I’ve followed Justine Bateman on Twitter for a while. I’ve found her tweets to be mostly well-informed, uplifting, and intelligent. Then today happened.
In what one can only assume is in reaction to Scarlett Johansson’s backlash from being cast as a trans person in the movie Rub & Tug, Bateman began firing off tweets with the hashtag New Actor Rules. At first I wasn’t sure if she was trying to make a point or if she’d just lost her mind. Perhaps both?
Only actors who have had kids can play “parents.” #NewActorRules— Justine Bateman (@JustineBateman) July 25, 2018
I wasn’t the only one confused and wondered how she’d gone from this:
What a fucking #ClownShow. To be fair, on a “Reality Show,” they shoot all the footage first and then edit it together, creating a cohesive story. They appear to be attempting that in real time. https://t.co/NzPbmZIbFj— Justine Bateman (@JustineBateman) July 18, 2018
Only actors who are board-certified doctors in the state in which the film/series takes place may play “doctors.” #NewActorRules— Justine Bateman (@JustineBateman) July 25, 2018
I tried to think of a way where this was a satire. I tried to think about possible reasons for making a point to denigrate those who want representation in their entertainment — from the stories to the actors chosen to portray its characters. I wasn’t the only one.
Olympians are not killed for simply being who they are. Olympians are not marginalized. Olympians are not invisible. People are not trying to pass laws dehumanizing Olympians. Representation matters. This is why trans actors need to be cast more.— Deanna Garcia (@TheDeannaGarcia) July 25, 2018
I get your point, but the context where a character's demographic is very underrepresented in the acting profession is also relevant.— Wascaliwabbit (@Sniffy2) July 25, 2018
Asking Hollywood to diversify by casting trans actors and actresses to portray real-life trans people is not the same as insisting only doctors play doctors. To say so assumes that every trans person in existence has had the exact same life experience and can be swapped in and out of a narrative like they are professions and not people. Acting is about portraying someone outside the range of one’s own experience, but it is also about representation and bringing life to a character that lets you use pieces of yourself usually left untapped.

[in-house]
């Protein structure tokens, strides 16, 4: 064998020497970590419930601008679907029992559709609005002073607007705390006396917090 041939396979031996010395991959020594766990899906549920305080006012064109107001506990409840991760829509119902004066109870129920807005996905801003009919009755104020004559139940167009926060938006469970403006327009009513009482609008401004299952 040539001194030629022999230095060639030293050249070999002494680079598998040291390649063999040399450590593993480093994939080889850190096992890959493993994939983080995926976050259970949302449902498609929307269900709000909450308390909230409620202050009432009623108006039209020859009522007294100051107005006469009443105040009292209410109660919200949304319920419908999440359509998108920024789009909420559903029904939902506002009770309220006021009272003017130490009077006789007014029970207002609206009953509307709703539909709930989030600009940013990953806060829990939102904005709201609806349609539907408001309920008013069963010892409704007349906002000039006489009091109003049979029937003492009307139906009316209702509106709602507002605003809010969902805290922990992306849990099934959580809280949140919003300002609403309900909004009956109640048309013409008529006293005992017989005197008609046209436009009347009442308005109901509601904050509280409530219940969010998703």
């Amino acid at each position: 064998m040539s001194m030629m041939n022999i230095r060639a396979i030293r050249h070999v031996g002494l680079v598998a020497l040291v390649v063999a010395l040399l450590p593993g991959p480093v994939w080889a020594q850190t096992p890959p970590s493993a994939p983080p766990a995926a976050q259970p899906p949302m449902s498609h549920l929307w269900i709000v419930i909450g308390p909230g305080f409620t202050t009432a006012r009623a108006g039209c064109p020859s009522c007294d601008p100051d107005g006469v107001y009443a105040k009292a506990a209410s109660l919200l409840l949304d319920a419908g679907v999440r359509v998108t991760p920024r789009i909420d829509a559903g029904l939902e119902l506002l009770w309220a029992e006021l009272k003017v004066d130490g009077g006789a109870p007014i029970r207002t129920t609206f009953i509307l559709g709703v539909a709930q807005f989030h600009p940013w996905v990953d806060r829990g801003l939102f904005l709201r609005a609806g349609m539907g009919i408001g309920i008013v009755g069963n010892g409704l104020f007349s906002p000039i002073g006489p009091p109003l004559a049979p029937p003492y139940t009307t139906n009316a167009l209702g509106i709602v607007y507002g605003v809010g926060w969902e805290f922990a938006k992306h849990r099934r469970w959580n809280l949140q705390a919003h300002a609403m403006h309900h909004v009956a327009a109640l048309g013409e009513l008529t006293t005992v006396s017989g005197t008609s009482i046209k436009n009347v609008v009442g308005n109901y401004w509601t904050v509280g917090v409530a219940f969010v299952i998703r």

This isn’t a case of streamlining all actors and actresses into rigid structures of what they can and cannot play. This is about — I’ll say it one more time — REPRESENTATION. It’s also about changing the prevailing idea that only films with “moneymakers” attached have a chance at the box office. This is about proving there are bankable actors of every ethnicity, sexual preference, and gender just waiting for a chance to prove themselves and that they will make films successful based on talent instead of a name.
This isn’t about pigeon-holing everyone. This is about allowing everyone to take part in the game that is making films in Hollywood. It’s about opening up the boundaries of the stories we tell and seeing more people onscreen who look like those in our everyday life. In short, get a grip on yourself, Justine, and think about what you’re really engaging in right now.